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Local News

  • Young Scout leaves mark on veterans cemetery

    Under the blistering sun Saturday, Benjamin West and fellow Scouts worked to honor the American flag, and to move West to the next step in scouting.

    West, 13, a Life Scout with Troop 221, built a flag retirement incinerator Saturday at Veterans’ Cemetery-Central in Radcliff for his Eagle Scout project.

    The project is the final step in earning an Eagle Scout rank, the highest in the Boy Scouts of America organization.

  • Volunteers bring church to retirement home

    Billy and Chris Wright’s church family is made up primarily of people with white and gray hair, who sometimes wear pajamas or housecoats into worship.

    Sometimes, the churchgoers fall asleep during service, but that’s all right, Chris Wright said.

    “A lot of them don’t even realize what they’re wearing, but it doesn’t make any difference,” she said.

  • Hardin County Government honored with two NACo awards

    County government has received national recognition for two of its services.

    Hardin County Government received two Achievement Awards from the National Association of Counties and is presenting them to two department heads this month. It’s one of two counties in the state to receive a NACo award.

    The county received awards for its recycling program and its roadway treatment system.

  • PHOTO: Kickin' up dust
  • Hardin County Community Fair and Horse Show schedule of events

    Gates open at 4 p.m. daily. Midway rides open at 6 p.m. Regular gate admission is $9.

    MONDAY, JULY 9

    NOLIN RECC Day, $1 Off Coupon Night

  • A 'fair' break in the forecast

    This week’s forecast from the University of Kentucky Agricultural Weather Center:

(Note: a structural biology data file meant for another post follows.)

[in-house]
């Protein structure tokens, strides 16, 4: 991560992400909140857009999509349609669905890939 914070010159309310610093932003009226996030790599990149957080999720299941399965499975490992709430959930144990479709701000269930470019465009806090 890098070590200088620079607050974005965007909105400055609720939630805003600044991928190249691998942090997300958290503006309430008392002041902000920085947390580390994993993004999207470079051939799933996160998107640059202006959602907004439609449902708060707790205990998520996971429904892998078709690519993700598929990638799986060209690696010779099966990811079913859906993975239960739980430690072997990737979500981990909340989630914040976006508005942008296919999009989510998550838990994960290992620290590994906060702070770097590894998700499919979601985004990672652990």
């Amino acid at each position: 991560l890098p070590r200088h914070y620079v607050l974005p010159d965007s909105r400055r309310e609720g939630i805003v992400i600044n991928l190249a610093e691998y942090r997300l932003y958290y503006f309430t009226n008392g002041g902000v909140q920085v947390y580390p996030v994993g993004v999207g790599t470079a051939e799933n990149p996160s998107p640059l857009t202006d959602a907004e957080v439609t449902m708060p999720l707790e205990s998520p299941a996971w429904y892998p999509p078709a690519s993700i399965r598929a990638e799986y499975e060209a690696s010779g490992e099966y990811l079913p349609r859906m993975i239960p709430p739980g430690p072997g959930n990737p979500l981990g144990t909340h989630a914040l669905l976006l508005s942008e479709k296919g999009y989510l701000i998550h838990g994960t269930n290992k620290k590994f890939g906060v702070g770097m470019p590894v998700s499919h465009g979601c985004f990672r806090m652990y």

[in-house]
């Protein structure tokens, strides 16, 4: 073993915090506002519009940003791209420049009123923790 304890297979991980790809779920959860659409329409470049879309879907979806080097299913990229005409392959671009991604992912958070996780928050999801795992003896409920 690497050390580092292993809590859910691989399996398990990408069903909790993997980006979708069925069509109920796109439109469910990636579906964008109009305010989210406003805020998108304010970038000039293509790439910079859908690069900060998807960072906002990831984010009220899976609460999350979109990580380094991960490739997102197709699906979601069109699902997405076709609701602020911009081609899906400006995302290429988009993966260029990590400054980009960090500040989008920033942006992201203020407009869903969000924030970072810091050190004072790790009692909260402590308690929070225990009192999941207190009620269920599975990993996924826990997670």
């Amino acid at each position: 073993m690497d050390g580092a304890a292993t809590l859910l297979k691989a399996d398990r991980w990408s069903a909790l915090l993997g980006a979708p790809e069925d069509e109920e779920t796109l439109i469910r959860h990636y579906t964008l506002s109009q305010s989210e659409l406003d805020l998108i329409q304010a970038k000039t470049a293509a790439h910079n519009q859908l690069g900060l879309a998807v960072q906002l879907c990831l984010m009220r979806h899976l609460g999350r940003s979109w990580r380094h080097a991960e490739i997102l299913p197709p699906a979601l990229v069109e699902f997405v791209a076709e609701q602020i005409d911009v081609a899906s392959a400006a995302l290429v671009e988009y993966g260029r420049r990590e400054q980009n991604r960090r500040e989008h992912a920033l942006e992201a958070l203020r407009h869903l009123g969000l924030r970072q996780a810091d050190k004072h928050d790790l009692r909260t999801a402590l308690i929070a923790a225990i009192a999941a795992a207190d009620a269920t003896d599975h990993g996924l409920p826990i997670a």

• It's fair time in Hardin County

    Every year, tens of thousands of people gather at the fairgrounds for entertainment, competition and socialization at the Hardin County Community Fair and Horse Show.

    And despite recent record high temperatures, this year is expected to be no different.

    “The weather’s all our biggest hope,” said T.R. Smallwood, vice president of the county fair. “I think the fair kind of takes care of itself. They show up anyway.”

    President Larry Jaggers expects between 18,000 and 20,000 visitors, matching its regular attendance numbers.

  • Fort Knox training adapts to dry spell

    By SETH LAMAR
    Landmark News Service

    All across the United States, hot and dry conditions have forced many to adjust outdoor activity, especially when dealing with firearms and other combustibles.

    Training on the ranges at Fort Knox is no exception.

    Many federal entities from around the nation along with units from Fort Knox frequently use the installation’s ranges throughout the year for instruction, but weather conditions occasionally alter mission objectives.

  • A fair-goer's guide to the week's events

    As the county fair approaches and area residents make plans to attend, one glance at the schedule of events shows there is a lot from which to choose. So if you’re wanting to mark your calendars with the best events for you, here’s a guide to some highlights you may not want to miss.

    FOR THE KIDS

    As the fair is a family- oriented event, just about everything there is kid-friendly, but there are some events and features that are specifically geared toward the little ones.

  • No wilting in White Mills

    Despite temperatures that reached beyond 100 degrees, residents of White Mills still came out to support their community Friday and Saturday during White Mills Days.

    This year’s festival was rearranged to adapt to the heat, with crafts, games and food set up under large, shady trees on the grounds of White Mills Christian Camp.

    The tents usually are more spread out, said Tim Dennis, president of White Mills Civic League. However, they wanted to make people as comfortable as possible.

    “It’s just oppressively hot,” he said.